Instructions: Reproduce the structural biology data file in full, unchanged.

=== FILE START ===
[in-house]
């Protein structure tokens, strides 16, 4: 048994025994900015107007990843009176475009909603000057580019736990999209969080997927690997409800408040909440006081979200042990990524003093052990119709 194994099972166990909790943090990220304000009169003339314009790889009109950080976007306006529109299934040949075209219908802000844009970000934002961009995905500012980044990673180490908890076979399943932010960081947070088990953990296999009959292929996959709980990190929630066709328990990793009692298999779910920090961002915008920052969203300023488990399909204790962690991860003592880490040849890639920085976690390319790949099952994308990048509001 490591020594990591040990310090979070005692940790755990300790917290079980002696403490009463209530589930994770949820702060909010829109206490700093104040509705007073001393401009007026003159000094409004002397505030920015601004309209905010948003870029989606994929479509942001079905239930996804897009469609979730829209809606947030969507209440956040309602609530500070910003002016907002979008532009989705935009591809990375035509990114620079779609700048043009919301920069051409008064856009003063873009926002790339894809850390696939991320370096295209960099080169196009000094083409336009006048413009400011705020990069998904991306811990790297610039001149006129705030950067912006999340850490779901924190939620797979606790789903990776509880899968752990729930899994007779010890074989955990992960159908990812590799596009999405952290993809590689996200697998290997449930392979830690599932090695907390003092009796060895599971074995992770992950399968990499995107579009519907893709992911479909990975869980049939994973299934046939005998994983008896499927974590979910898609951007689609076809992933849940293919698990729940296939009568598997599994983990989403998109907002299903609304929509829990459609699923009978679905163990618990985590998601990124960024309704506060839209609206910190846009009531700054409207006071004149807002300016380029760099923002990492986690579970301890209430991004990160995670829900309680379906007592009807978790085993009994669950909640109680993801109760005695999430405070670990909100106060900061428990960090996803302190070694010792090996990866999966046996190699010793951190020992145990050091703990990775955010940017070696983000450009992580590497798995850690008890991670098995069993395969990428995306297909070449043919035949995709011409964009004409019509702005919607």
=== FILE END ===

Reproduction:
[in-house]
């Protein structure tokens, strides 16, 4: 048994025994900015107007990843009176475009909603000057580019736990999209969080997927690997409800408040909440006081979200042990990524003093052990119709 194994099972166990909790943090990220304000009169003339314009790889009109950080976007306006529109299934040949075209219908802000844009970000934002961009995905500012980044990673180490908890076979399943932010960081947070088990953990296999009959292929996959709980990190929630066709328990990793009692298999779910920090961002915008920052969203300023488990399909204790962690991860003592880490040849890639920085976690390319790949099952994308990048509001 490591020594990591040990310090979070005692940790755990300790917290079980002696403490009463209530589930994770949820702060909010829109206490700093104040509705007073001393401009007026003159000094409004002397505030920015601004309209905010948003870029989606994929479509942001079905239930996804897009469609979730829209809606947030969507209440956040309602609530500070910003002016907002979008532009989705935009591809990375035509990114620079779609700048043009919301920069051409008064856009003063873009926002790339894809850390696939991320370096295209960099080169196009000094083409336009006048413009400011705020990069998904991306811990790297610039001149006129705030950067912006999340850490779901924190939620797979606790789903990776509880899968752990729930899994007779010890074989955990992960159908990812590799596009999405952290993809590689996200697998290997449930392979830690599932090695907390003092009796060895599971074995992770992950399968990499995107579009519907893709992911479909990975869980049939994973299934046939005998994983008896499927974590979910898609951007689609076809992933849940293919698990729940296939009568598997599994983990989403998109907002299903609304929509829990459609699923009978679905163990618990985590998601990124960024309704506060839209609206910190846009009531700054409207006071004149807002300016380029760099923002990492986690579970301890209430991004990160995670829900309680379906007592009807978790085993009994669950909640109680993801109760005695999430405070670990909100106060900061428990960090996803302190070694010792090996990866999966046996190699010793951190020992145990050091703990990775955010940017070696983000450009992580590497798995850690008890991670098995069993395969990428995306297909070449043919035949995709011409964009004409019509702005919607």